The first artists of Namibia were the Bushmen (San), whose rock paintings and engravings can be viewed in rocky shelters on mountains and hills throughout the country. Namibia has a surprisingly large and active community of artists and craftspeople. While earlier works of art depicted mainly wildlife and the landscape, many of today’s artists reflect the changing political and social climate in the country. Work by contemporary artists and craftspeople can be viewed and purchased in galleries, craft centers, at street markets in the towns and rural areas, and along roadsides. Namibia’s handicraft sector consists of contemporary craft produced mostly in the urban areas and the more traditional crafts produced in the rural areas. An intriguing facet on the contemporary craft scene is the large variety of designer jewelry, which is manufactured locally by goldsmiths using local semiprecious and gem quality stones. Fine carpets and tapestries using wool from the karakul are also popular. Swakara (Namibian karakul or Persian lamb) garments are styled in line with international fashion trends, while miniature dolls in Herero traditional dress, shoes made of kudu leather, and a novel Namibian art form - toy motorcars made from wire - are popular Namibian souvenirs. Traditional crafts include woodcarvings from Kavango and Caprivi, Owambo and Himba baskets made from leaves of the makalani palm and Bushman eggshell jewelry. Embroidery and appliqué work feature naive art designs of trees, animals and birds.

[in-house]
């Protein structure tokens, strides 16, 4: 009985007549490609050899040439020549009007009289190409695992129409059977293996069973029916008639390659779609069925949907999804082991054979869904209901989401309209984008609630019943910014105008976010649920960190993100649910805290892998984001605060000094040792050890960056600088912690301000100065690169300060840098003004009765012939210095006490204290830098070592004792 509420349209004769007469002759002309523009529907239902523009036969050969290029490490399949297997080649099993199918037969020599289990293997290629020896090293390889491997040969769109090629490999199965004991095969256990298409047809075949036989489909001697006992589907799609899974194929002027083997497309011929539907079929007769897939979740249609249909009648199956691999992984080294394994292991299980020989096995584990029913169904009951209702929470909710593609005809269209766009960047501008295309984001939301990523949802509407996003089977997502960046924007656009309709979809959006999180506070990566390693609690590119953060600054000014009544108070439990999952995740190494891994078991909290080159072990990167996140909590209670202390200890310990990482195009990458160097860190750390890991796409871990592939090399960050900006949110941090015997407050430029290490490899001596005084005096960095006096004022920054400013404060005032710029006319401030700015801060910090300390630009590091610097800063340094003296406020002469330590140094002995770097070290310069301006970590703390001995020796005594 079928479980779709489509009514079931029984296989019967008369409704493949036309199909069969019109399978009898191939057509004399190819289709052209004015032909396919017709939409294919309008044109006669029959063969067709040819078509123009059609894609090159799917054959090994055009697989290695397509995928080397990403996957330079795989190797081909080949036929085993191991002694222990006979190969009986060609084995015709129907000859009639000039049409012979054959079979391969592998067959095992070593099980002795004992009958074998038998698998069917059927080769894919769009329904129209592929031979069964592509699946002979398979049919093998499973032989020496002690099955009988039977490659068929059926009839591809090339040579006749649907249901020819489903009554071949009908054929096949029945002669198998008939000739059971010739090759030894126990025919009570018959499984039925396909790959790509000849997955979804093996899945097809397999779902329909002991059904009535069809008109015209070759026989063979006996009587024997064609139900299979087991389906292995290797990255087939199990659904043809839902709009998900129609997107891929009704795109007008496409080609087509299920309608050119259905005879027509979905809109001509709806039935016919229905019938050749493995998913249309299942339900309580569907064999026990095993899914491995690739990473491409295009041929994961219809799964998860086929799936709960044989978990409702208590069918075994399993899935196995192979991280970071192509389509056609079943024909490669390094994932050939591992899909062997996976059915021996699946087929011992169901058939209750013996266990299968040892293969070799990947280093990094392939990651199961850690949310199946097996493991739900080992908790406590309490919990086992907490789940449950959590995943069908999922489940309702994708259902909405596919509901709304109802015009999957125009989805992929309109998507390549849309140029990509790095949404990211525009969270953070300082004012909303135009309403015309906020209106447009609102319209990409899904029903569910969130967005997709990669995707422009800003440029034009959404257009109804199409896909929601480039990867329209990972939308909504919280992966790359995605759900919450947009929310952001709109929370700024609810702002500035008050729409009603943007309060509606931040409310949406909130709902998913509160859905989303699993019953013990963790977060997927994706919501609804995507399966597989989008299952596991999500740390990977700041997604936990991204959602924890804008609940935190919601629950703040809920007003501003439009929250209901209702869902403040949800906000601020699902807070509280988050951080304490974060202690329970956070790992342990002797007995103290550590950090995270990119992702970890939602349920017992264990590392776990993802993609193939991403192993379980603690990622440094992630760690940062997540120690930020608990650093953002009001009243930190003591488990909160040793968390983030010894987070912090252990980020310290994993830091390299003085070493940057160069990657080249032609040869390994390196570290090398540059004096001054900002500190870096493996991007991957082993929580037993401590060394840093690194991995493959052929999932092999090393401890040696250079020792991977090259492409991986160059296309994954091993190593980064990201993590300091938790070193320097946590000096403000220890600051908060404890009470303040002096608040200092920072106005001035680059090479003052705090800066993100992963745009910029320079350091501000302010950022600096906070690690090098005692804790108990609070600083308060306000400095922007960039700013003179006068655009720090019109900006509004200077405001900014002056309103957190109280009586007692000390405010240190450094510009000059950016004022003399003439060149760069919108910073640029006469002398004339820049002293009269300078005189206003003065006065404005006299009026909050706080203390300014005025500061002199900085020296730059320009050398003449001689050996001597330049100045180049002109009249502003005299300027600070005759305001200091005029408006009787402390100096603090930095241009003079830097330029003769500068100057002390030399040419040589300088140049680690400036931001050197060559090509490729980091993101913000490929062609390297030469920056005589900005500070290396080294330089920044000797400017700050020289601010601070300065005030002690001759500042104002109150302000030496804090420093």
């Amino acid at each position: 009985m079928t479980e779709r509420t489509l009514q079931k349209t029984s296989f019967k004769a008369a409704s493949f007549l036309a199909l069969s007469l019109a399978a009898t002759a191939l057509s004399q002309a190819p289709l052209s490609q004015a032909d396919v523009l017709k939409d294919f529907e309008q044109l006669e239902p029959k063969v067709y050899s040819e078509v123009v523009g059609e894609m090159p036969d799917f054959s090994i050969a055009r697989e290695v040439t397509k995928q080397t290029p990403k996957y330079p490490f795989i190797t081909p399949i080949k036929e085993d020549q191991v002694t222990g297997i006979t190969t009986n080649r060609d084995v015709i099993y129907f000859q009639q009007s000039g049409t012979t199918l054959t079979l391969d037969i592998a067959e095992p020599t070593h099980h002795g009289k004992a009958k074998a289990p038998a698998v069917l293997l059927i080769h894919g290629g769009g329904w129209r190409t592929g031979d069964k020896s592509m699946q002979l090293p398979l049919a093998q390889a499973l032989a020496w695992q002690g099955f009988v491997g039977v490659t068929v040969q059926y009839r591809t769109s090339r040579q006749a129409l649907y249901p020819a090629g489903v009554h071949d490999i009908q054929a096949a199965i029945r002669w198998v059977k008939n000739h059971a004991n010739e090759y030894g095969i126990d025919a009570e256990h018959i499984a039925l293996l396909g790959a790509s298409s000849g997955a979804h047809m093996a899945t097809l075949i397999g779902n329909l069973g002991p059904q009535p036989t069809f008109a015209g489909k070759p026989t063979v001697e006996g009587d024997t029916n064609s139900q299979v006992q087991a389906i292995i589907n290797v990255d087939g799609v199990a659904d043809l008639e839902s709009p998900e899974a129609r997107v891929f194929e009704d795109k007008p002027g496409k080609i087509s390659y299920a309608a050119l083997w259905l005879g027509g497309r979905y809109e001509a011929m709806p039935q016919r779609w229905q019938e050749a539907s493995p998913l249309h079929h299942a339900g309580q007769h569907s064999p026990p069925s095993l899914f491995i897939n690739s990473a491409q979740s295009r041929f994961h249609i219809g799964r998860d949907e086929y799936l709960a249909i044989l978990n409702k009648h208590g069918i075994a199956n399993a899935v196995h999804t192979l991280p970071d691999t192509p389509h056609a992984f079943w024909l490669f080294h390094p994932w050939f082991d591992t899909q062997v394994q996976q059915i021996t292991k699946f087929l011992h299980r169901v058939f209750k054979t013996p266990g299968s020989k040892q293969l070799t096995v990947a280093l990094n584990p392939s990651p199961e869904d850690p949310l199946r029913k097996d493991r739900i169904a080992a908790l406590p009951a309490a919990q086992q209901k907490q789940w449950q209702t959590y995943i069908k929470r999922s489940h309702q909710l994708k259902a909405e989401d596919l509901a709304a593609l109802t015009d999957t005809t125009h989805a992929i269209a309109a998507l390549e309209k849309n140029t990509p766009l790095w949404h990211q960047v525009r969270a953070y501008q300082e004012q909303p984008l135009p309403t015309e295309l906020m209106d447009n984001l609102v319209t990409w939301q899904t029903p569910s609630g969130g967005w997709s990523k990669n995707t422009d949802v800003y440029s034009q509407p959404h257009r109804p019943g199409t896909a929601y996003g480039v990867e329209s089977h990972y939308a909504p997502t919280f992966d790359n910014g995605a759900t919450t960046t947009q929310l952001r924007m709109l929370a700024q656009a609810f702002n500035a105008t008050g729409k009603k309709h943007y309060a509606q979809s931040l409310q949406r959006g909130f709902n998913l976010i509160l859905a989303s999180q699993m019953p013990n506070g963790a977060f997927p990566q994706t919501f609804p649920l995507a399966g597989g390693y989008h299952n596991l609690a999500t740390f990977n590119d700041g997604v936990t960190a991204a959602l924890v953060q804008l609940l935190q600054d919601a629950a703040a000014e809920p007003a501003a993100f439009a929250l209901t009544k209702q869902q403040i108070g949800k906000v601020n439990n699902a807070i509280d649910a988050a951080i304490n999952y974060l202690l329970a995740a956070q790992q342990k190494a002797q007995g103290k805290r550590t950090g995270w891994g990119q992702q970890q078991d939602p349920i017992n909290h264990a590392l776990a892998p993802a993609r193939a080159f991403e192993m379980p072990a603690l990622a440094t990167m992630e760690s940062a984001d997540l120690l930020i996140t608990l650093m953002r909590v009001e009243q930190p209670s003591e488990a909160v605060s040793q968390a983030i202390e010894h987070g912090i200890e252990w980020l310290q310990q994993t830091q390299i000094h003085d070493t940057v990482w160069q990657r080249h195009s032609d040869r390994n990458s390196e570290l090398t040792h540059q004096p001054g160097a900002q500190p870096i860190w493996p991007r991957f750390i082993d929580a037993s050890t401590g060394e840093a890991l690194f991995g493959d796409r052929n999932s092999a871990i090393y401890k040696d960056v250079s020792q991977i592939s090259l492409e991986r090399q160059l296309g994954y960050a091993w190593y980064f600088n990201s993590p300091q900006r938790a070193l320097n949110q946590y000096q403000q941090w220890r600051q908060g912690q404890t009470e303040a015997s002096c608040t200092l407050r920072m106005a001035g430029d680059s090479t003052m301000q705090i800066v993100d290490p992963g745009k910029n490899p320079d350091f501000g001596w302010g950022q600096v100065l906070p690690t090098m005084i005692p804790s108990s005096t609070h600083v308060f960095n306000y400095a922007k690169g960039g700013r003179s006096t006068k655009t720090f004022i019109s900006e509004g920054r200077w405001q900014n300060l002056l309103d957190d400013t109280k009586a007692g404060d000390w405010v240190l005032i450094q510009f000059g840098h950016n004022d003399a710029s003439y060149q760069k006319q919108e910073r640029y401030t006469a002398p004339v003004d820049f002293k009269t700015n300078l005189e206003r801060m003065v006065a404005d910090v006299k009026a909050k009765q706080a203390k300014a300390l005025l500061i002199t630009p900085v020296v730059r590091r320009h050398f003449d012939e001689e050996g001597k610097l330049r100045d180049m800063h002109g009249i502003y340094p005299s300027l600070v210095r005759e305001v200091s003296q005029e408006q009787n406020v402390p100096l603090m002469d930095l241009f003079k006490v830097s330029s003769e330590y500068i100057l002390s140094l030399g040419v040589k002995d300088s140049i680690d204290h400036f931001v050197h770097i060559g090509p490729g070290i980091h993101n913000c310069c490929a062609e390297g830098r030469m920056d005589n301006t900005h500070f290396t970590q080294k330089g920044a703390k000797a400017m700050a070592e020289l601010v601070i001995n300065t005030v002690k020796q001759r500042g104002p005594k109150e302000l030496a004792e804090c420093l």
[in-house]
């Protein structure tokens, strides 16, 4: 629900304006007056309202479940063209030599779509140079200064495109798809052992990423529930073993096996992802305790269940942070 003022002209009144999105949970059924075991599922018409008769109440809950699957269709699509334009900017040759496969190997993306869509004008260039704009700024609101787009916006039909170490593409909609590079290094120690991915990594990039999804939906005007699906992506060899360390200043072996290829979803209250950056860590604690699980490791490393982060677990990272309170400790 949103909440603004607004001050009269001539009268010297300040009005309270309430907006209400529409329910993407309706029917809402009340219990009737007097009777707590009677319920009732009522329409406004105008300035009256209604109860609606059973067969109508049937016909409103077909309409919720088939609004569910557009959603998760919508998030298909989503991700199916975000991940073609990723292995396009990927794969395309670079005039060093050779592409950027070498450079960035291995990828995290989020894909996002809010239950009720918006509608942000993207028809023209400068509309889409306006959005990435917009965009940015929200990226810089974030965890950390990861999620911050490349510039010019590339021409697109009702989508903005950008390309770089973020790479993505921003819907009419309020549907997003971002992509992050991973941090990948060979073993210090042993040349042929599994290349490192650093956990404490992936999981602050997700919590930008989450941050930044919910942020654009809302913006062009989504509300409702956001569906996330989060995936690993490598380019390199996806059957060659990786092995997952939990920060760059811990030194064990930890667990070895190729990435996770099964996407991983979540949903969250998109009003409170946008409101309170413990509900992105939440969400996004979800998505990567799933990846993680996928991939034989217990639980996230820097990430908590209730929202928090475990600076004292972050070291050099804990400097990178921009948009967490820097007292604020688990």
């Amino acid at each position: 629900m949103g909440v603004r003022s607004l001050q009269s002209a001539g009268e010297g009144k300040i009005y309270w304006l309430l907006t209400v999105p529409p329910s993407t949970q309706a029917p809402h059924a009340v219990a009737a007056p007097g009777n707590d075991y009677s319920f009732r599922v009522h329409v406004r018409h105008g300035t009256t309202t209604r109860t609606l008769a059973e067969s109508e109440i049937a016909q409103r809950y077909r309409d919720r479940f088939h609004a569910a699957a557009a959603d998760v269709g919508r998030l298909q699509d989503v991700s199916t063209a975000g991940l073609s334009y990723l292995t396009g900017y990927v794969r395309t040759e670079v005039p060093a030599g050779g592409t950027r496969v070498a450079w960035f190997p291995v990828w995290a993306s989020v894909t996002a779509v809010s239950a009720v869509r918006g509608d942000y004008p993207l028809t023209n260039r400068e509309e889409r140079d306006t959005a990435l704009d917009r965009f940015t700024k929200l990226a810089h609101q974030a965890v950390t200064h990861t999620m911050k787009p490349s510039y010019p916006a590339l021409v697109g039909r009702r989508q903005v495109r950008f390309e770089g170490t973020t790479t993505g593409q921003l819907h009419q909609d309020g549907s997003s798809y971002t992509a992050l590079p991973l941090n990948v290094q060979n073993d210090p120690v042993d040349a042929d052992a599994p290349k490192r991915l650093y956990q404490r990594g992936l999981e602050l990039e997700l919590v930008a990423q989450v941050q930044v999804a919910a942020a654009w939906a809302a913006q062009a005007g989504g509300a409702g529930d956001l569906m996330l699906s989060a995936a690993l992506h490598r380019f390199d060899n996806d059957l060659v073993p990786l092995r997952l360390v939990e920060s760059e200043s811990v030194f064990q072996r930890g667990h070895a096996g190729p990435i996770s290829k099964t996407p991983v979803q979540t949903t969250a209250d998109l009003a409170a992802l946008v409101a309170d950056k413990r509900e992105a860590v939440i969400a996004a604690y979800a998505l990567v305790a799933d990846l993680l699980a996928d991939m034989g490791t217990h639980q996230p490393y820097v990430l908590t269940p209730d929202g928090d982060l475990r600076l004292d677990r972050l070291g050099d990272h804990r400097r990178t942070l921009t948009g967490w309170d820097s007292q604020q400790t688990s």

DUTY FREE

There is no duty free shopping available at Johannesburg International Airport on a flight to Namibia. Please make sure any duty free purchases of film, alcohol, etc. are made before arriving in southern Africa.

TAX AND CUSTOMS

Value Added Tax (VAT) in Namibia is 15%. Bona fide tourists to Namibia are exempt from paying sales duty or excise duty on luxury items such as jewelery or Swakara (fur) garments.

PUBLIC HOLIDAYS

1 January New Year’s Day
21 March Independence Day
1 May Workers’ Day
21 May Ascension Day and Casinga Day
25 May Africa Day
26 August Heroes’ Day
10 December
Human Rights Day
25 December Christmas Day
26 December Boxing Day